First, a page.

Can you do me a favour? If you’re reading this in a public place then after this sentence, I’d like you to look at the women around you. If you’re reading this at home alone then I’d like to think of the various women you last saw when you were out and about – in the street, at work, in the café. Better yet, think of all the women in your life – your friends, coworkers, family.
Two thirds of all Guyanese women are abused, according to Guyana Public Hospital estimates. This was based on detection of obvious signs of abuse. Given the lack of sophistication of training, the GPH admitted, this statistic could actually be erring on the side of optimism. That’s right, it could be, and probably is, worse.
What does this mean? It means if you spotted 5 women just a minute ago, it’s highly likely that 3 of those 5 women are being or have been abused. It means that someone you know personally is suffering from abuse. It means that your little girl is at high risk of being abused when she grows up. It means that Guyanese society must be turning a serious blind eye to the plight of women, that women are deeply disrespected and neglected, that when politicians of all stripes fail to make violence against women a key campaign issue they are woefully ignorant or sickeningly apathetic and that there is a saddening and dangerous lack of love for women in this country.
It means that when men and women point out and object to instances of sexism, they are not “kill joys” or “man-haters” or “nazi-feminists”. They are the people who will not stand for the continued suffering of the abused two thirds. It means that if you will not shoulder your responsibility, as a member of this community of people who live and work and play right next to one another, to do whatever you can to assist, relieve or empower women, you too fail at being loving and respectful. Failing to love and respect is neglect and neglect is a form of abuse. Since sexism is “normal”, since society is structured in such a way that it puts down women in the most seemingly harmless of ways, at some point in time or the other, all of us have been guilty of neglecting women.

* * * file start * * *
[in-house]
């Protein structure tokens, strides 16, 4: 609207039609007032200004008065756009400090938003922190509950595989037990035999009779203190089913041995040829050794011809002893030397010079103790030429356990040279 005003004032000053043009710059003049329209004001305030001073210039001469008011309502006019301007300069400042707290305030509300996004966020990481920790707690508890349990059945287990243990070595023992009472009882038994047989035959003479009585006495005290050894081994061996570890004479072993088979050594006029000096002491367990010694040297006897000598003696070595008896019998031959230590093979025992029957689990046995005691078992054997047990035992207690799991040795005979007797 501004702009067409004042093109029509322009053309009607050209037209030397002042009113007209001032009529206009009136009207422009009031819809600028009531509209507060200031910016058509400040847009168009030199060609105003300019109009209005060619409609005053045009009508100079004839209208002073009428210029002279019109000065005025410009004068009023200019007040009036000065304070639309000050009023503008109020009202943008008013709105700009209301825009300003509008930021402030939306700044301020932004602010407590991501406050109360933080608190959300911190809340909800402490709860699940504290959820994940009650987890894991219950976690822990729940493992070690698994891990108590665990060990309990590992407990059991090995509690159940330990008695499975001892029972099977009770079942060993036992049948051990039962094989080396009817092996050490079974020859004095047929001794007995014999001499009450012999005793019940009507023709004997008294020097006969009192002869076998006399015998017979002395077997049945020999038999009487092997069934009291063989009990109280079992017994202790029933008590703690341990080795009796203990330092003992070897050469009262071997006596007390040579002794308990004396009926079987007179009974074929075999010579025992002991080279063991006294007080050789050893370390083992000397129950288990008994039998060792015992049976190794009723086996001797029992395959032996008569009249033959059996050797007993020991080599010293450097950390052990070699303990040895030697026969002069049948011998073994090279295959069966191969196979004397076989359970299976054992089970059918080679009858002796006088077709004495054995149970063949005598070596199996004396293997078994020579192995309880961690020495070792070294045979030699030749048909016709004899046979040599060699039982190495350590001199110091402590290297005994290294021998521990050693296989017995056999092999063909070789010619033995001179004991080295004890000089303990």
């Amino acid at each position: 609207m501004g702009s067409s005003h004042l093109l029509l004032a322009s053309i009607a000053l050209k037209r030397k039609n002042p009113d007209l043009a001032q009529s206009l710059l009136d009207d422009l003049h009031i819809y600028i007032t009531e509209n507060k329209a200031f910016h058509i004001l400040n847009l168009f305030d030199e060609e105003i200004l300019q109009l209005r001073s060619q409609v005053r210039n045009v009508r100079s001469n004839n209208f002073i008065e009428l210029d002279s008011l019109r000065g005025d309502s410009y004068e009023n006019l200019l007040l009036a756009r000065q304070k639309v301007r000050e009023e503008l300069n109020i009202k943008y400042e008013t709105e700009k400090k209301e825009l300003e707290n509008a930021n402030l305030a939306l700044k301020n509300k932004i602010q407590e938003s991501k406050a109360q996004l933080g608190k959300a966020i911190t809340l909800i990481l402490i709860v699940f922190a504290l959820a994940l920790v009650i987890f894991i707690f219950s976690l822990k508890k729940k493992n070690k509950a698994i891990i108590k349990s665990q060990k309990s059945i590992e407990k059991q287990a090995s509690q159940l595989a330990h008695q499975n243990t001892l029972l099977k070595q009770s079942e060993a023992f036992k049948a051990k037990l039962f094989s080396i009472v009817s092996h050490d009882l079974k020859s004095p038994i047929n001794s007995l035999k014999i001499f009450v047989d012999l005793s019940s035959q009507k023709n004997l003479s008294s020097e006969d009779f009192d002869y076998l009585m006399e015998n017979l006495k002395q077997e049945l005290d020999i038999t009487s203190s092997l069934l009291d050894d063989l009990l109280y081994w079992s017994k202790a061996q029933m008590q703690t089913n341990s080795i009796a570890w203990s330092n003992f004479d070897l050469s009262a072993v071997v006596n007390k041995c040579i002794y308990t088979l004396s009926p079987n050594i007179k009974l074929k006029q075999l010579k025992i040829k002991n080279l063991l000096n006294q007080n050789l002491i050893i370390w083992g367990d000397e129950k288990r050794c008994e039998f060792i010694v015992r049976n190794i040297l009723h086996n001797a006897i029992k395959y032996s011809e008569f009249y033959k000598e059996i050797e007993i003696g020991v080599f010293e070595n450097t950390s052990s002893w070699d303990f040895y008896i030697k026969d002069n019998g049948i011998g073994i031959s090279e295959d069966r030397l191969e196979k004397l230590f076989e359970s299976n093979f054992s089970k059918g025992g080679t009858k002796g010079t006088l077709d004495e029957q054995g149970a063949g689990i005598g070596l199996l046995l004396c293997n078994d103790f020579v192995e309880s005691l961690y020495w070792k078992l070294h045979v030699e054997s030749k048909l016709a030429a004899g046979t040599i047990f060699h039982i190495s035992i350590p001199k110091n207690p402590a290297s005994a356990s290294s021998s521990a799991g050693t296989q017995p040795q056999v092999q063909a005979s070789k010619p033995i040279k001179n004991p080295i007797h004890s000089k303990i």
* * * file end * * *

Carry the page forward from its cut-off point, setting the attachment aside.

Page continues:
So what can you do about it? Well, you can learn to recognize signs of abuse. For instance, you should be wary if someone you know seems constantly anxious to please her partner, talks about how possessive her partner is, has to check in frequently with her partner on where she is and what she is doing, rarely goes out in public without her partner or has frequent “accidents”. Pay attention, lend a sympathetic ear, give company and show loving support. It is not helpful to criticize her for staying in such a relationship or try to pressure her to leave even though you might really want to do this. She would not be in her current situation if she wasn’t already confused and emotionally and psychologically exhausted. What she needs is to know that she is worthy of being well treated and the best way to show her is to do it yourself.
You can also show kindness to strangers around you. Share a smile with the woman sitting nearby. You never know what she may be going through.